Last day in Boulder. Visited the very busy Farmers Market with vendors, music, all kinds of produce, along Boulder Creek. Double-click any photo to enlarge:

This is a mandala pattern kids had made entirely with seeds and grains:

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Here’s the Gilbert White Flood Lever Marker – art as education – showing how high an 18′ flood-water rise is. It’s named in memory of the professor who led the efforts to study and prepare for flooding risks. Boulder is one of the most flood prone cities on the Eastern slope of the Rockies. The 1976 Big Thompson flash flood, caused by 12 inches of rainfall in 4 hours up at the top of the canyon, swept down with a 20 ft wall of water into Boulder, killing 143 people.

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On to our last hike in Boulder in 2016 – drove up to the National Center for Atmospheric Research (NCAR) up in the Flatiron slopes overlooking the city. The striking building was designed by I.M. Pei (JFK Library, and Hancock Tower with the falling glass panes in Boston, and the glass pyramid at the Louvre).

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Love this eagle sculpture carved out of a tree out front:

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The exhibits are fascinating – and easy to understand proof of the facts of global climate change, the shrinking polar ice caps, and rising/warming sea waters causing more and more frequent catastrophic weather events.

The grounds include a short nature walk, leading to more ambitious hiking trails. We kept it short:

View of the back of the building, from the trail:

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Along the trail, you get great views of the Flatirons and the valley:

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After NCAR, we headed over to Chautauqua Park, a National Historic Landmark, which was part of the Chautaqua adult education movement. This one was started as a summer retreat for Texas school teachers.  Now it has a performing arts venue, speaker series, cottages, and historic preservation as well hiking trails and recreational areas.

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Kennard Park Sculpture Trail, Newton, MA 9/11/16

Kennard Park is part of a surprising 100 acre open space in Newton/Brookline, MA, now hosting a Sculpture show on its trails through November 11, 2016. The park includes beautifully preserved grounds, apple trees, woodlands and wetlands, and it houses the Newton Parks & Recreation Department in the old Kennard Estate (1906).  You can reach the park on Dudley Road, off of Route 9.

The artworks now on display are all site-specific, designed by the artists for each work’s particular micro environment location.

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You’ll first see the bright red aluminum Red Gate and Sun Pavilion by Murry Dewart:

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Jean Blackburn’s Kennard Web weaves wide fabrics of different colors around a group of 5 tall trees at the edge of Dudley Road:

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Beyond the web is Kit Clews’ inventive Propeller Bench, with the instructions to take a seat, spin the propeller, feel the breeze, and contemplate whirled peace.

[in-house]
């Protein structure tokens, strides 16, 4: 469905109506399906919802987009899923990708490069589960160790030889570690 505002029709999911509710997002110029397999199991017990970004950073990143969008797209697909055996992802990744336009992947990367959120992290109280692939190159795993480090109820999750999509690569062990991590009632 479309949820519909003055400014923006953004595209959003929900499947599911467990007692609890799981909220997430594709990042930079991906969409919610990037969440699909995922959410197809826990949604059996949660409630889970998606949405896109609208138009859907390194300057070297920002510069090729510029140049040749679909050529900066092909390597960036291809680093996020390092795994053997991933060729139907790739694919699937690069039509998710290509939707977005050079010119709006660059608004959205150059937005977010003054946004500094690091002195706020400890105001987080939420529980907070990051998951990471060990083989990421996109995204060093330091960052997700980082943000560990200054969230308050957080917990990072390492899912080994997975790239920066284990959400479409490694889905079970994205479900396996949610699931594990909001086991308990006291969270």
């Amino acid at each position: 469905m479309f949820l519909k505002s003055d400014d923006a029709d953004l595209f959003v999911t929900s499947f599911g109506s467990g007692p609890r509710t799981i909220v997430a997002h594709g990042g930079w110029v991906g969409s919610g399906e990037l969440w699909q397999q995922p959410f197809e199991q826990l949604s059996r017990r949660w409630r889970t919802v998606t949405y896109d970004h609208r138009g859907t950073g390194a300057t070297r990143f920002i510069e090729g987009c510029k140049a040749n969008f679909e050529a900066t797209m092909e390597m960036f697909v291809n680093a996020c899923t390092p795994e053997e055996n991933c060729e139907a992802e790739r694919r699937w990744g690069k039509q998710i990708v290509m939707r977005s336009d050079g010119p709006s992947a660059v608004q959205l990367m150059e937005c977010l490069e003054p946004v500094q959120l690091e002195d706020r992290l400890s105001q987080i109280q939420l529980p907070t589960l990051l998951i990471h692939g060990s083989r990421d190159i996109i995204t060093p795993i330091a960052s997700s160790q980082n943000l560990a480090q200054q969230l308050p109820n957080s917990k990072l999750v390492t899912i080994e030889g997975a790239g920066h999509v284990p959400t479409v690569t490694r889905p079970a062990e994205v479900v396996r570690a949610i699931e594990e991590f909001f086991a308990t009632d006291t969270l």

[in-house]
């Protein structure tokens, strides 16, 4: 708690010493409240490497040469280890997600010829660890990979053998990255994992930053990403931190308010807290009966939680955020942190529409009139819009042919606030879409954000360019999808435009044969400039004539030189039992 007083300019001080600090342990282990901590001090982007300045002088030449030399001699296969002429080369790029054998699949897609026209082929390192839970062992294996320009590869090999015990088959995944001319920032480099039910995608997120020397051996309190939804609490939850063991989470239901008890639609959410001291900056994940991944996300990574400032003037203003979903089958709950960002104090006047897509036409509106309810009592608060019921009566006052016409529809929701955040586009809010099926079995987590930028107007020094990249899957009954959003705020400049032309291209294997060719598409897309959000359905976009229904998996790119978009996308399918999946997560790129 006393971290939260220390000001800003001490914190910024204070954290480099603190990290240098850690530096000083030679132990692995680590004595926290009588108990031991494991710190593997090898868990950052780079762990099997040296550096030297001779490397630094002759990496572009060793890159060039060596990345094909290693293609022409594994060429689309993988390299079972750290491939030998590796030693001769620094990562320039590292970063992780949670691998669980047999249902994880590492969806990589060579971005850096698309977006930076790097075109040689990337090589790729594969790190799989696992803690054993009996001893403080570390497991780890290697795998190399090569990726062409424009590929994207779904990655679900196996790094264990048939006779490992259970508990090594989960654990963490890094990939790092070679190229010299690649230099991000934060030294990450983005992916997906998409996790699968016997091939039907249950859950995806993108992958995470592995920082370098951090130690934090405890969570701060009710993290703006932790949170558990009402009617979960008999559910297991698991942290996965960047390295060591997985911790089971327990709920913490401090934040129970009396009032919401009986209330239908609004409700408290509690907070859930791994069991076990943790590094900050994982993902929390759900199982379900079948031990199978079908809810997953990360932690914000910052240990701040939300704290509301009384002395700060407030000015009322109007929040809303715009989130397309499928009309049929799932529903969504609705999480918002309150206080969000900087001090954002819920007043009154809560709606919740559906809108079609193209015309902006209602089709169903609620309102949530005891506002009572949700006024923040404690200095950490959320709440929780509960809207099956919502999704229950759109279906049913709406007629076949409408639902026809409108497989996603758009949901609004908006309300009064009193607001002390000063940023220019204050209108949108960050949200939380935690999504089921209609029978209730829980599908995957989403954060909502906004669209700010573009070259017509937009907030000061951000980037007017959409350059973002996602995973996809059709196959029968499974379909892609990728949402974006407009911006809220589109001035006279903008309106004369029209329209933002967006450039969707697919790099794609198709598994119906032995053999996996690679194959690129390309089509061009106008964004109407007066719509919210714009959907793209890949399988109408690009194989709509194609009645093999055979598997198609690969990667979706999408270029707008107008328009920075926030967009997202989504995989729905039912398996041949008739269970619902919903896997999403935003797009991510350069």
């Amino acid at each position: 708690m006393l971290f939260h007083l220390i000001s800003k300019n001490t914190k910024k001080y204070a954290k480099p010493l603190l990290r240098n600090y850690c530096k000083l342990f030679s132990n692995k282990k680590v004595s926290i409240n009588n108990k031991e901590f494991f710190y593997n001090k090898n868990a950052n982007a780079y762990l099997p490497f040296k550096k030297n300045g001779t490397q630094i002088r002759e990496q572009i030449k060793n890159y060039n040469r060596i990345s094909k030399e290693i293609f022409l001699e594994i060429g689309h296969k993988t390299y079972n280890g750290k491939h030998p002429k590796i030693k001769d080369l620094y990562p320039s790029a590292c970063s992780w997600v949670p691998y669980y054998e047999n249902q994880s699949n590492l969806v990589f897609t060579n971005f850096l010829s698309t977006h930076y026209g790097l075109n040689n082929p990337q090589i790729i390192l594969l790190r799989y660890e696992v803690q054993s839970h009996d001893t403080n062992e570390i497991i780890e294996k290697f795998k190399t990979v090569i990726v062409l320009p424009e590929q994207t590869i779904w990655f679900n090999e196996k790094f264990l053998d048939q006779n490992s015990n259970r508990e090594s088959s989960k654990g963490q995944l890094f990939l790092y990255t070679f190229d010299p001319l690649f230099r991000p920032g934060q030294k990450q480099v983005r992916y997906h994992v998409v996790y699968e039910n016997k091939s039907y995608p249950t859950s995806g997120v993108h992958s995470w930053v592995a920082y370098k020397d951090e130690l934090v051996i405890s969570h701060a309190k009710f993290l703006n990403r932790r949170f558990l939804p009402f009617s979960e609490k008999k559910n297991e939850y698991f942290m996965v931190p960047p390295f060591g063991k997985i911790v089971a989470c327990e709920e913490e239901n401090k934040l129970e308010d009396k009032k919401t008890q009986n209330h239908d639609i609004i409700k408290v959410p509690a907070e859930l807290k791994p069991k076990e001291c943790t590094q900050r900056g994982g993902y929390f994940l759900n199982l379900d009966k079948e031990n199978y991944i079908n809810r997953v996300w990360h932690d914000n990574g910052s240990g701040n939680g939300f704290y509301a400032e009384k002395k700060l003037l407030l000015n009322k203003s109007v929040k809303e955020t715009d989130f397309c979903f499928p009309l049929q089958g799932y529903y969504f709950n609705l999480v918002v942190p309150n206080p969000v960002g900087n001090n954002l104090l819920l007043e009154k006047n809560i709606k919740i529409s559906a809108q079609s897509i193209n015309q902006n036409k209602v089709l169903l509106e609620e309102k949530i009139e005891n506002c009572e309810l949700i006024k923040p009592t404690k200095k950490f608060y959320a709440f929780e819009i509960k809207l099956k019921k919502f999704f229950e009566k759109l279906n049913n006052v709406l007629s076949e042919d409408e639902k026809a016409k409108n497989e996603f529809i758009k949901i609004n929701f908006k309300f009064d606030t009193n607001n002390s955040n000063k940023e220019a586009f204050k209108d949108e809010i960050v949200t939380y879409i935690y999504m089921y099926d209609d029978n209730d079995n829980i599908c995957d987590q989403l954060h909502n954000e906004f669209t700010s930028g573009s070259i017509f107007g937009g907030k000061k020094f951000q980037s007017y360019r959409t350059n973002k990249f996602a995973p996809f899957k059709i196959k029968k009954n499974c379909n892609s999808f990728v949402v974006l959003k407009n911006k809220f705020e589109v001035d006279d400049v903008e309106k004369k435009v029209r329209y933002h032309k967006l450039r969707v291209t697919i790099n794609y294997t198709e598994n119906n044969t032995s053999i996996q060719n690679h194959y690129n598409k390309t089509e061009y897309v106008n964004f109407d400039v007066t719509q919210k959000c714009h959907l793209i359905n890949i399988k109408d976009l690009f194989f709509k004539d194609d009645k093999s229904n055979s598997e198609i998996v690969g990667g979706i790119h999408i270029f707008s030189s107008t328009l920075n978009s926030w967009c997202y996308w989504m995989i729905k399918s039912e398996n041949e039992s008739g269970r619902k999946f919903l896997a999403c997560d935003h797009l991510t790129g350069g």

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Nearby are apple trees hanging with porcelain Japanese lanterns.

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A triangle of lawn pointing to the estate was filled with pieces sticking out of the ground – some black & white target circles, and orange amoeba shapes with cut out circles – but some had fallen over, their support stakes broken (by wind or human?). We enjoyed talking with the artist Marek Jacisin and his wife as they considered ways to repair/re-position the piece titled Don’t Believe Everything You See:

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Into the woods:

Strata, by Caroline Bagenal:

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Peter Diepenbrock’s multi-piece installation:

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The discs on the barely-visible mobile above shine circles of light on the ferns, trees, visitors, depending on how each catches the sun.

These are part of Deborah Putnoi’s interactive totem and stone messages, inviting visitors to take pencil and paper and create. Doubleclick to enlarge any photo:

Next comes Marco Vargas’ Hombre Pato, with a pile of sticks, symbolizing the tree growing in the place where the Aztec wind god arrived to earth, then the god himself. And worshipers.

The woods themselves are lovely, with great colonial/early 19th century stone walls marking where farmlands were once cleared.

The next piece is Carolyn Kraft’s Sacred Space – celebrating the natural and the opportunity to stop and “be” in nature. The sheer fabric tenting the moss-covered chair and table remind me of the marriage canopy, symbolizing the new couple’s new home/life together, open yet protected. And the glittering crystals hanging throughout the space  – a hint to notice what sparkles in life?

Moved by Rachel Carson’s 1962 Silent Spring, which told how pesticides were wiping out bird populations, Mary Dondero created this memorial to the birds – over 200 porcelain bird shapes climbing many trees far along the trail, plus the red hands in the dry stream bed.

Boardwalk and bridge:

Allison Newsome’s Biomimicry Raincatcher, a very fancy functional rainbarrel with a garden hose attached on the far side – it can actually be used to water plants.